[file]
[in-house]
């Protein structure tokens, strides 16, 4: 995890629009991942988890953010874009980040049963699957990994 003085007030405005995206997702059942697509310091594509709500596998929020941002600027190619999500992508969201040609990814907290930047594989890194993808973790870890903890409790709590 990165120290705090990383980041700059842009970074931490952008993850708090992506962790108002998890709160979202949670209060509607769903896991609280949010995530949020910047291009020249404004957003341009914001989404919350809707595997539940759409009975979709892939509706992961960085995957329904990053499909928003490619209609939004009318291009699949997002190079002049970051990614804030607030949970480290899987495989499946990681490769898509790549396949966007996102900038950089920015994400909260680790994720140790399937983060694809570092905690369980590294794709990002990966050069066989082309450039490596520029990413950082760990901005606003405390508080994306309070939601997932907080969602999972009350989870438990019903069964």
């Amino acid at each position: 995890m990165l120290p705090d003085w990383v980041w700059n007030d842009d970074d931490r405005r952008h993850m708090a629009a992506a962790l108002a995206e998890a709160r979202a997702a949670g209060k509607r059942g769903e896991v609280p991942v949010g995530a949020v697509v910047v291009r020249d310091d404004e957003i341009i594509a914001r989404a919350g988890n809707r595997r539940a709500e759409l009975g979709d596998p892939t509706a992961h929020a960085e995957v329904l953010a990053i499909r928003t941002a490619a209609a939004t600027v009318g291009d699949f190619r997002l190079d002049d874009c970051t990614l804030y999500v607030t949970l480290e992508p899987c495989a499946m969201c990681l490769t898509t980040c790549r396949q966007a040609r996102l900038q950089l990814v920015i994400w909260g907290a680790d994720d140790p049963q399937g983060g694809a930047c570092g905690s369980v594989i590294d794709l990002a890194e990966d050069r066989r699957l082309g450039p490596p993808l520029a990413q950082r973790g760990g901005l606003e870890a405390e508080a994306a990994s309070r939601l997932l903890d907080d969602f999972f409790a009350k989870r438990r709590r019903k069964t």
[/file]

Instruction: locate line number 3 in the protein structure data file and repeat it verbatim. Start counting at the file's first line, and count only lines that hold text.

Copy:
């Amino acid at each position: 995890m990165l120290p705090d003085w990383v980041w700059n007030d842009d970074d931490r405005r952008h993850m708090a629009a992506a962790l108002a995206e998890a709160r979202a997702a949670g209060k509607r059942g769903e896991v609280p991942v949010g995530a949020v697509v910047v291009r020249d310091d404004e957003i341009i594509a914001r989404a919350g988890n809707r595997r539940a709500e759409l009975g979709d596998p892939t509706a992961h929020a960085e995957v329904l953010a990053i499909r928003t941002a490619a209609a939004t600027v009318g291009d699949f190619r997002l190079d002049d874009c970051t990614l804030y999500v607030t949970l480290e992508p899987c495989a499946m969201c990681l490769t898509t980040c790549r396949q966007a040609r996102l900038q950089l990814v920015i994400w909260g907290a680790d994720d140790p049963q399937g983060g694809a930047c570092g905690s369980v594989i590294d794709l990002a890194e990966d050069r066989r699957l082309g450039p490596p993808l520029a990413q950082r973790g760990g901005l606003e870890a405390e508080a994306a990994s309070r939601l997932l903890d907080d969602f999972f409790a009350k989870r438990r709590r019903k069964t």